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Tackling gender inequality through investments in health equity

Kristalina Georgieva's picture
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© Dominic Chavez/Global Financing Facility

Still today, in almost all societies around the world, women are less well-off than men. Women are still paid less than men; they are less represented in business, politics and decision-making. Their life chances remain overwhelmingly less promising than those of men. 
 
This inequality hurts us all. The world would be 20% better off if women were paid the same as men. Delaying early marriage in the developing world by just a few years would add more than $500 billion to annual global economic output by 2030. 
 
But this is more than a problem of lost income. For women and girls in poor countries, it cuts life short before it can flourish.  
 
Today, 830 women will die from complications related to pregnancy or childbirth. This month, 450,000 children under the age of five will die. This year, 151 million children will have their education and employment opportunities limited due to stunting. If current trends continue, 150 million more girls will be married by 2030.
 
Clearly, we need to accelerate progress so that no woman or child is left behind.

We need to allow women to time and space pregnancies as they choose, support safe deliveries, breastfeeding, and other basic services that are critical for health and nutrition. Good health leads to better educational attainment, and full participation in the labor force.

Bold new thinking is required to transform the lives of women, children and adolescents. It begins by making their lives our first priority in development. It means alignment between international donors and national governments to ramp up funding, and a global commitment to life-saving and health-enhancing services for every woman, child and adolescent. 

The good news is there is a funding facility dedicated to improving health and life chances for women and children in the poorest countries. In 27 countries, it is already strengthening the delivery of quality services across pregnancy, birth, early years and adolescence by incentivizing governments prioritize spending on health and nutrition. This week, Heads of State and Ministers from across the world met in Oslo to decide on the future of the Global Financing Facility (GFF), with the aim to scale things up and tackle head-on the terrible effects of gender inequality on health. 

In response, ten new investors—Burkina Faso, Côte d'Ivoire, Denmark, the European Commission, Germany, Japan, Laerdal Global Health, the Netherlands, Qatar and an anonymous donor—announced in Oslo that they were contributing more than US$1 billion to the GFF, which the World Bank will link to an additional US$7.5 billion in IDA/IBRD resources for women, children and adolescents’ health and nutrition.

The early results of the GFF are promising, and a recent study in The BMJ Global Health showed that just $US2.6 billion of GFF financing could catalyze up to US$75 billion of additional money by 2030—70% of which will come from increases in countries’ own domestic resources. It also showed that as many as 35 million lives could be saved by 2030 if global health investments contributing to maternal and child mortality continue to grow at current rates.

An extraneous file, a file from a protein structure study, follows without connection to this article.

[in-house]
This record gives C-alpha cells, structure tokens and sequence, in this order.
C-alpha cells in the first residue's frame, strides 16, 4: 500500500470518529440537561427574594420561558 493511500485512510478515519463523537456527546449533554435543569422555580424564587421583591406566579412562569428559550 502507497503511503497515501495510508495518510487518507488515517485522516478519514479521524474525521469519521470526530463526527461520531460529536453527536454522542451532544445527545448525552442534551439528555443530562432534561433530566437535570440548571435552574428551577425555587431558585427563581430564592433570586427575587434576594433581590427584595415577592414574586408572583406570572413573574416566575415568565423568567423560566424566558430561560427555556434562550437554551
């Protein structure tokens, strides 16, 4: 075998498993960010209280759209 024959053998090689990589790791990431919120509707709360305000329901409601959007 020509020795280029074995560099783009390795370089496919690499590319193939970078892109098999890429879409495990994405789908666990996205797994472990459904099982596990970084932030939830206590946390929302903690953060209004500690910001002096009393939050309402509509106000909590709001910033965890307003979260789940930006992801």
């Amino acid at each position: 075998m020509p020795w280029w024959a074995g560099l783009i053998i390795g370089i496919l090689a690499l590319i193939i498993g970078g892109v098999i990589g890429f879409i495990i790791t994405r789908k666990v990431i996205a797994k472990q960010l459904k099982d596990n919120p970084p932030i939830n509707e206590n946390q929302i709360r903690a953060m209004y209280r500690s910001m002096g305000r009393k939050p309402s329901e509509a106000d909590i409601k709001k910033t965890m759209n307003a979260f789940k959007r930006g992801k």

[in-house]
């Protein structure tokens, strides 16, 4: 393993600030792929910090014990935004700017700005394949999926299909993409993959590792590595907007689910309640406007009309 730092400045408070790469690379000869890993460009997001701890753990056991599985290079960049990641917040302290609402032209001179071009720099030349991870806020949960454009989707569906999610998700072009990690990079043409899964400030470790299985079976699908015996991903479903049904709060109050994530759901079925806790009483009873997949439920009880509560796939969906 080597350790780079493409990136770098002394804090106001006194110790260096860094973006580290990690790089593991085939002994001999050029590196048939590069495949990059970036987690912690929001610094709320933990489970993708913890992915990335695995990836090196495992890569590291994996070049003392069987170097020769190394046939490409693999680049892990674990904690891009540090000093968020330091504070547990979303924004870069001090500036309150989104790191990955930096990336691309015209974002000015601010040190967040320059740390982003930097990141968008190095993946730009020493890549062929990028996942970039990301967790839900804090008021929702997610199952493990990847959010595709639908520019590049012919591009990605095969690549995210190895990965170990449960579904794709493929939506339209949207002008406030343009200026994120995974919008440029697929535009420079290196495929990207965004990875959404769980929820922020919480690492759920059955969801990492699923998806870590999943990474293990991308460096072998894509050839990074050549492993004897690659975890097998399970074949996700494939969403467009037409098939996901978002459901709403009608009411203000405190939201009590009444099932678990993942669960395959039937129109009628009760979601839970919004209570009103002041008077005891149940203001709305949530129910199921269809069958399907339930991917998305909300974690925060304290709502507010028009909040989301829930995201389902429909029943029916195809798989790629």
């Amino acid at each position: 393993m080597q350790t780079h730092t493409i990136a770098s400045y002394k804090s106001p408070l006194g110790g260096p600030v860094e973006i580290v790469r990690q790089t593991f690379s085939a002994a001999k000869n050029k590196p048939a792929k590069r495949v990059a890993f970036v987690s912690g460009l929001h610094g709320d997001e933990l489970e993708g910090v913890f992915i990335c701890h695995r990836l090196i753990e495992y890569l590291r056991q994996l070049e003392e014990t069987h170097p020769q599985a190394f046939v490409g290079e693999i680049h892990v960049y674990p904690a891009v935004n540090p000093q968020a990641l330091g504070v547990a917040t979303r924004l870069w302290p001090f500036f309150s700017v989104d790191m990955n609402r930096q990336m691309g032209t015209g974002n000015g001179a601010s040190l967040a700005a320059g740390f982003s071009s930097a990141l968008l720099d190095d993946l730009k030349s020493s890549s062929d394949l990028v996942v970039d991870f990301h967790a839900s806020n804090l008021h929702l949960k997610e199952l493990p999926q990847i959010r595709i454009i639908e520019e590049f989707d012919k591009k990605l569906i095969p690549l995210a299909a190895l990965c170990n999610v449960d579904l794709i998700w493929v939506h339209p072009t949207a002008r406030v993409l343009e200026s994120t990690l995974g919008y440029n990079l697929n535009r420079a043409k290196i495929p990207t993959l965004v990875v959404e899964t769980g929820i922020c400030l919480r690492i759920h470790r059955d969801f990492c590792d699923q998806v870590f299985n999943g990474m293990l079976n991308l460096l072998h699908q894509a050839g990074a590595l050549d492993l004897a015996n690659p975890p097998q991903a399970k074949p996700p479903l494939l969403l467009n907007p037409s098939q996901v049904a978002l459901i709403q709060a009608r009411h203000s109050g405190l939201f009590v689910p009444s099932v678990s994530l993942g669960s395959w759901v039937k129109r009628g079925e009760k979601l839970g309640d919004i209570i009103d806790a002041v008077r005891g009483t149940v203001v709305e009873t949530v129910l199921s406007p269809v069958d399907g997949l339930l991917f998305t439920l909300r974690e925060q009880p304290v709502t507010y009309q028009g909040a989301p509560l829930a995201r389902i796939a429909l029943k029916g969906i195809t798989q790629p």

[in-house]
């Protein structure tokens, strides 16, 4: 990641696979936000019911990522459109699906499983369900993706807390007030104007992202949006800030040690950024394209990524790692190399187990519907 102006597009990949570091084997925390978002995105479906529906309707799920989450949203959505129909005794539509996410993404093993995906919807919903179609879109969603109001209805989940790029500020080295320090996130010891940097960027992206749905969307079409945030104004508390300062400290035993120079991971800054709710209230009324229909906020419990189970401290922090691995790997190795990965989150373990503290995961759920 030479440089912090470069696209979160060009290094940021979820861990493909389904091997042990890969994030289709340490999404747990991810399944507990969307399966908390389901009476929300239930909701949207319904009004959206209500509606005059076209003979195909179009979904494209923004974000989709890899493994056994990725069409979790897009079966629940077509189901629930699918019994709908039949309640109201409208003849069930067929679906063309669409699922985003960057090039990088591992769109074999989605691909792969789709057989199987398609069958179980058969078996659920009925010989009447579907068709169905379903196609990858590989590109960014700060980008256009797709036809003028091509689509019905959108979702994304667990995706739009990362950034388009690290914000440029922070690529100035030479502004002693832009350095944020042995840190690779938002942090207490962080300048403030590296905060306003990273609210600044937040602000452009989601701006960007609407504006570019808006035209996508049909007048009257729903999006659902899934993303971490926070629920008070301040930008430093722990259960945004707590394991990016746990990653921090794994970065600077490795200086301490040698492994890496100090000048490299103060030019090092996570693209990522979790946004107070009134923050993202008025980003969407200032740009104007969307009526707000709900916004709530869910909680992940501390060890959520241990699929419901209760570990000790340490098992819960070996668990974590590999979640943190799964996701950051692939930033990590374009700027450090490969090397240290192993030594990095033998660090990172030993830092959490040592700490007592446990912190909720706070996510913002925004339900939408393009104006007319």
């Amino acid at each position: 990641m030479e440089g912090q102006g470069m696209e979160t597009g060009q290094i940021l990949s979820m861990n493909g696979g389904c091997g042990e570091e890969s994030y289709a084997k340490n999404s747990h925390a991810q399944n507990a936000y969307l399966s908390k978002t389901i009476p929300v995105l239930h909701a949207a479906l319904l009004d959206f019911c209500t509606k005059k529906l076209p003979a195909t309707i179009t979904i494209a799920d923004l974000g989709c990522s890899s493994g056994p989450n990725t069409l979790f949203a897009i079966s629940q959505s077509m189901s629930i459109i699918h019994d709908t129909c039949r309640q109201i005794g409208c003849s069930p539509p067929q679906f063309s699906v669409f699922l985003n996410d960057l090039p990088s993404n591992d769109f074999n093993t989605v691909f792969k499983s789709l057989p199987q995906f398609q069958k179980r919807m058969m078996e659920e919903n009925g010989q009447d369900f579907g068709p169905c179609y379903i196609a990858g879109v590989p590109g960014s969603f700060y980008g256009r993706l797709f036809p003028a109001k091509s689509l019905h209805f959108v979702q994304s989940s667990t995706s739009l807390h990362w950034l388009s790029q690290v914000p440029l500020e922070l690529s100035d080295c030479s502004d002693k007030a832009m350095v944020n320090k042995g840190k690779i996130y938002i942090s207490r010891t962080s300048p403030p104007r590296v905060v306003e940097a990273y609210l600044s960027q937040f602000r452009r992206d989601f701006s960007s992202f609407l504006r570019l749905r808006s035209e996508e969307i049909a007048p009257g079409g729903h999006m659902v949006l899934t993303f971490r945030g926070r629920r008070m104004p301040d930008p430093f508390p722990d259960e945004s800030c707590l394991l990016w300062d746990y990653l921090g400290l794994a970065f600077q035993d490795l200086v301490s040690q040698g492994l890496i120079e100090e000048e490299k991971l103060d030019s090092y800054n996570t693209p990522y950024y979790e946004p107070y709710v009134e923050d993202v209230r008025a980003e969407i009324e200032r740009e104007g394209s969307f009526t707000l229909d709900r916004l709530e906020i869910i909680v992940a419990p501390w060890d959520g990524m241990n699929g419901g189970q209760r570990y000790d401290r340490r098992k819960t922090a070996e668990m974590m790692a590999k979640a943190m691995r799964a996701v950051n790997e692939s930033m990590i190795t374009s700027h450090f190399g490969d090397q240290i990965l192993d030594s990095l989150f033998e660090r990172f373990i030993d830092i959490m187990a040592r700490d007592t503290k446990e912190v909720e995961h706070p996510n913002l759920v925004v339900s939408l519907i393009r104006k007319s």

We point to three reasons for the early success of the GFF. First, it puts countries in the driver’s seat and rallies financial and implementation support towards their priorities, based on what they know will work on the ground. Second, it helps governments harness financing from multiple sources towards a single set of goals. This includes governments’ own resources, so they have skin in the game. 

Finally, the GFF has a strong focus on results so health ministers can make the case for a greater share of the overall domestic budget. The government of Cameroon is a case in point. Since working with the GFF, it has committed to dramatically increase its national budget allocation for primary and secondary healthcare, from 8% in 2017 to 20% by 2020.  This 150% expansion in government financing for health will help to accelerate access to safe and quality services for mothers and children. 
 
And in the northeast of Nigeria, where there has been long-lasting conflict, GFF support has helped to re-establish maternal, newborn and child health and nutrition services. By linking funding to health results, local governments are making rapid progress—including increasing births attended by (midwives) health professionals from an estimated 5% coverage to 40%. 
 
At the GFF Replenishment I spoke up to end health inequality for women, children and adolescents. I stood with the Bill & Melinda Gates Foundation, the governments of Norway and Burkina Faso, country health ministers and hundreds of other partners. The US$1 billion we raised, and the new partners we welcomed, this week are major steps. I encourage other partners to join us in our quest to realize the full potential of every woman, child and adolescent. 
 
Together we can invest in the empowerment of women and children in poor countries and strengthen countries’ capacity to finance the health of their people sufficiently and sustainably. 
 
Together, we can make unprecedented progress towards a fairer and more prosperous world. 
 

Related:

World leaders pledge US$1 billion to transform health and nutrition of world’s poorest women, children and adolescents 

The biggest feminist fund (that you’ve probably never heard of) raises $1 billion to boost health of women and children worldwide
 

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